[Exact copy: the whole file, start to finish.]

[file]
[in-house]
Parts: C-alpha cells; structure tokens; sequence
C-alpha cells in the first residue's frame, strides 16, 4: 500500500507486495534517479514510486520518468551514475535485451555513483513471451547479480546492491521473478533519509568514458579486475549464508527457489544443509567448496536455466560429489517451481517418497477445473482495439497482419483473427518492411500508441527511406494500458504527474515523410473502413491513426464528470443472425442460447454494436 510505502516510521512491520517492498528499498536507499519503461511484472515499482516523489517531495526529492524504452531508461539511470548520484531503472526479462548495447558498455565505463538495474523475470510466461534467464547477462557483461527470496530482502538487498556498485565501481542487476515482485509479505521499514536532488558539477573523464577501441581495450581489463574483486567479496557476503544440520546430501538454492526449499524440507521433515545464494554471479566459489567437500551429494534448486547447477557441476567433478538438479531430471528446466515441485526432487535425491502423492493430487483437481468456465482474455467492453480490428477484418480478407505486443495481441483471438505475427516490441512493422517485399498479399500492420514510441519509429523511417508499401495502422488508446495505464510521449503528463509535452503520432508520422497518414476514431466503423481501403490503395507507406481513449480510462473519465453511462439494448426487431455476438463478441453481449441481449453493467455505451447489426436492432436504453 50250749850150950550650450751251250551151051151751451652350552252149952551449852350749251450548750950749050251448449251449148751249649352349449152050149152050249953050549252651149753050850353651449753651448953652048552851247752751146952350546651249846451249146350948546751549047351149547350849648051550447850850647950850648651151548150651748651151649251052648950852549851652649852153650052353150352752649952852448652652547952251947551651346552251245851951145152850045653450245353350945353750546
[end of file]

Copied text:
[in-house]
Parts: C-alpha cells; structure tokens; sequence
C-alpha cells in the first residue's frame, strides 16, 4: 500500500507486495534517479514510486520518468551514475535485451555513483513471451547479480546492491521473478533519509568514458579486475549464508527457489544443509567448496536455466560429489517451481517418497477445473482495439497482419483473427518492411500508441527511406494500458504527474515523410473502413491513426464528470443472425442460447454494436 510505502516510521512491520517492498528499498536507499519503461511484472515499482516523489517531495526529492524504452531508461539511470548520484531503472526479462548495447558498455565505463538495474523475470510466461534467464547477462557483461527470496530482502538487498556498485565501481542487476515482485509479505521499514536532488558539477573523464577501441581495450581489463574483486567479496557476503544440520546430501538454492526449499524440507521433515545464494554471479566459489567437500551429494534448486547447477557441476567433478538438479531430471528446466515441485526432487535425491502423492493430487483437481468456465482474455467492453480490428477484418480478407505486443495481441483471438505475427516490441512493422517485399498479399500492420514510441519509429523511417508499401495502422488508446495505464510521449503528463509535452503520432508520422497518414476514431466503423481501403490503395507507406481513449480510462473519465453511462439494448426487431455476438463478441453481449441481449453493467455505451447489426436492432436504453 50250749850150950550650450751251250551151051151751451652350552252149952551449852350749251450548750950749050251448449251449148751249649352349449152050149152050249953050549252651149753050850353651449753651448953652048552851247752751146952350546651249846451249146350948546751549047351149547350849648051550447850850647950850648651151548150651748651151649251052648950852549851652649852153650052353150352752649952852448652652547952251947551651346552251245851951145152850045653450245353350945353750546